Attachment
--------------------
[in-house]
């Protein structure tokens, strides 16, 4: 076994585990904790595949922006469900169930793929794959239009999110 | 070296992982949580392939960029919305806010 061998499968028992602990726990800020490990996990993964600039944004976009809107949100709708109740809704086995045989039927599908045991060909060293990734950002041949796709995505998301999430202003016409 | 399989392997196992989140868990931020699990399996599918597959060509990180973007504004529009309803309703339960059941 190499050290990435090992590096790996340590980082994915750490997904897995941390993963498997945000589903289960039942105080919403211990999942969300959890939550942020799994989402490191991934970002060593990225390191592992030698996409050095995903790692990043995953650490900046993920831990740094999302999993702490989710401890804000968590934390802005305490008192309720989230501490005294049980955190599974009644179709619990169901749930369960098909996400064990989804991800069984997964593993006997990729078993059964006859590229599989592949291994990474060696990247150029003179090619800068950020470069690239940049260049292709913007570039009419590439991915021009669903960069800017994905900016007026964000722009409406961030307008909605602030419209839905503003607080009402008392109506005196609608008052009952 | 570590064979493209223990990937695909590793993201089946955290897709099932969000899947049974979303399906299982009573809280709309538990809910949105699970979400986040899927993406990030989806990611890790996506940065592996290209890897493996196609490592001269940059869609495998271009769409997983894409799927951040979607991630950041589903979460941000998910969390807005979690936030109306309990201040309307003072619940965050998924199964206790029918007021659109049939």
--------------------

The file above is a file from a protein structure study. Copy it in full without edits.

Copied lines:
[in-house]
């Protein structure tokens, strides 16, 4: 076994585990904790595949922006469900169930793929794959239009999110 | 070296992982949580392939960029919305806010 061998499968028992602990726990800020490990996990993964600039944004976009809107949100709708109740809704086995045989039927599908045991060909060293990734950002041949796709995505998301999430202003016409 | 399989392997196992989140868990931020699990399996599918597959060509990180973007504004529009309803309703339960059941 190499050290990435090992590096790996340590980082994915750490997904897995941390993963498997945000589903289960039942105080919403211990999942969300959890939550942020799994989402490191991934970002060593990225390191592992030698996409050095995903790692990043995953650490900046993920831990740094999302999993702490989710401890804000968590934390802005305490008192309720989230501490005294049980955190599974009644179709619990169901749930369960098909996400064990989804991800069984997964593993006997990729078993059964006859590229599989592949291994990474060696990247150029003179090619800068950020470069690239940049260049292709913007570039009419590439991915021009669903960069800017994905900016007026964000722009409406961030307008909605602030419209839905503003607080009402008392109506005196609608008052009952 | 570590064979493209223990990937695909590793993201089946955290897709099932969000899947049974979303399906299982009573809280709309538990809910949105699970979400986040899927993406990030989806990611890790996506940065592996290209890897493996196609490592001269940059869609495998271009769409997983894409799927951040979607991630950041589903979460941000998910969390807005979690936030109306309990201040309307003072619940965050998924199964206790029918007021659109049939």